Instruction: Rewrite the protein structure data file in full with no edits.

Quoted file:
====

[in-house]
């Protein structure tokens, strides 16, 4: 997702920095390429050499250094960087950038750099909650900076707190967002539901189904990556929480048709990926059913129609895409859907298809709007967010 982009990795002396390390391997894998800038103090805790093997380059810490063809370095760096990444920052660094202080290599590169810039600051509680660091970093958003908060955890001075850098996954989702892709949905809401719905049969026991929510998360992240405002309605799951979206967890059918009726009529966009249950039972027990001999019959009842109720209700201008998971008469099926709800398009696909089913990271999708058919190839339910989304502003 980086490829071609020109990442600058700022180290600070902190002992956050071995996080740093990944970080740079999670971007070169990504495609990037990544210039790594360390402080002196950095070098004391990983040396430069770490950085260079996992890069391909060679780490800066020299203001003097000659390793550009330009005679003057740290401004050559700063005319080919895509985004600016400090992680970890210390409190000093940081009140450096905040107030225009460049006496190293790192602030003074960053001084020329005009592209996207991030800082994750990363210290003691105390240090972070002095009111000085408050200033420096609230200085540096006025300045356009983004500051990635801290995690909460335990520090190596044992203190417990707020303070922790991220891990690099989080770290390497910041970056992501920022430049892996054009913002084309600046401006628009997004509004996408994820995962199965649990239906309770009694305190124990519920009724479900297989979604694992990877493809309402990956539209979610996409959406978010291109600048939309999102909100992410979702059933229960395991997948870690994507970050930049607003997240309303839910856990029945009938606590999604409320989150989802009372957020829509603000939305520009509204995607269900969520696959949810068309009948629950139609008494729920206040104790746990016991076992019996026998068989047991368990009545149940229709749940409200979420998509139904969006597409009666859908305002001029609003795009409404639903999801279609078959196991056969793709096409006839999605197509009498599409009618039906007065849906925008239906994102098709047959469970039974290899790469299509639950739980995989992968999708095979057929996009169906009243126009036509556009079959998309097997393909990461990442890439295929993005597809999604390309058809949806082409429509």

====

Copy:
[in-house]
């Protein structure tokens, strides 16, 4: 997702920095390429050499250094960087950038750099909650900076707190967002539901189904990556929480048709990926059913129609895409859907298809709007967010 982009990795002396390390391997894998800038103090805790093997380059810490063809370095760096990444920052660094202080290599590169810039600051509680660091970093958003908060955890001075850098996954989702892709949905809401719905049969026991929510998360992240405002309605799951979206967890059918009726009529966009249950039972027990001999019959009842109720209700201008998971008469099926709800398009696909089913990271999708058919190839339910989304502003 980086490829071609020109990442600058700022180290600070902190002992956050071995996080740093990944970080740079999670971007070169990504495609990037990544210039790594360390402080002196950095070098004391990983040396430069770490950085260079996992890069391909060679780490800066020299203001003097000659390793550009330009005679003057740290401004050559700063005319080919895509985004600016400090992680970890210390409190000093940081009140450096905040107030225009460049006496190293790192602030003074960053001084020329005009592209996207991030800082994750990363210290003691105390240090972070002095009111000085408050200033420096609230200085540096006025300045356009983004500051990635801290995690909460335990520090190596044992203190417990707020303070922790991220891990690099989080770290390497910041970056992501920022430049892996054009913002084309600046401006628009997004509004996408994820995962199965649990239906309770009694305190124990519920009724479900297989979604694992990877493809309402990956539209979610996409959406978010291109600048939309999102909100992410979702059933229960395991997948870690994507970050930049607003997240309303839910856990029945009938606590999604409320989150989802009372957020829509603000939305520009509204995607269900969520696959949810068309009948629950139609008494729920206040104790746990016991076992019996026998068989047991368990009545149940229709749940409200979420998509139904969006597409009666859908305002001029609003795009409404639903999801279609078959196991056969793709096409006839999605197509009498599409009618039906007065849906925008239906994102098709047959469970039974290899790469299509639950739980995989992968999708095979057929996009169906009243126009036509556009079959998309097997393909990461990442890439295929993005597809999604390309058809949806082409429509």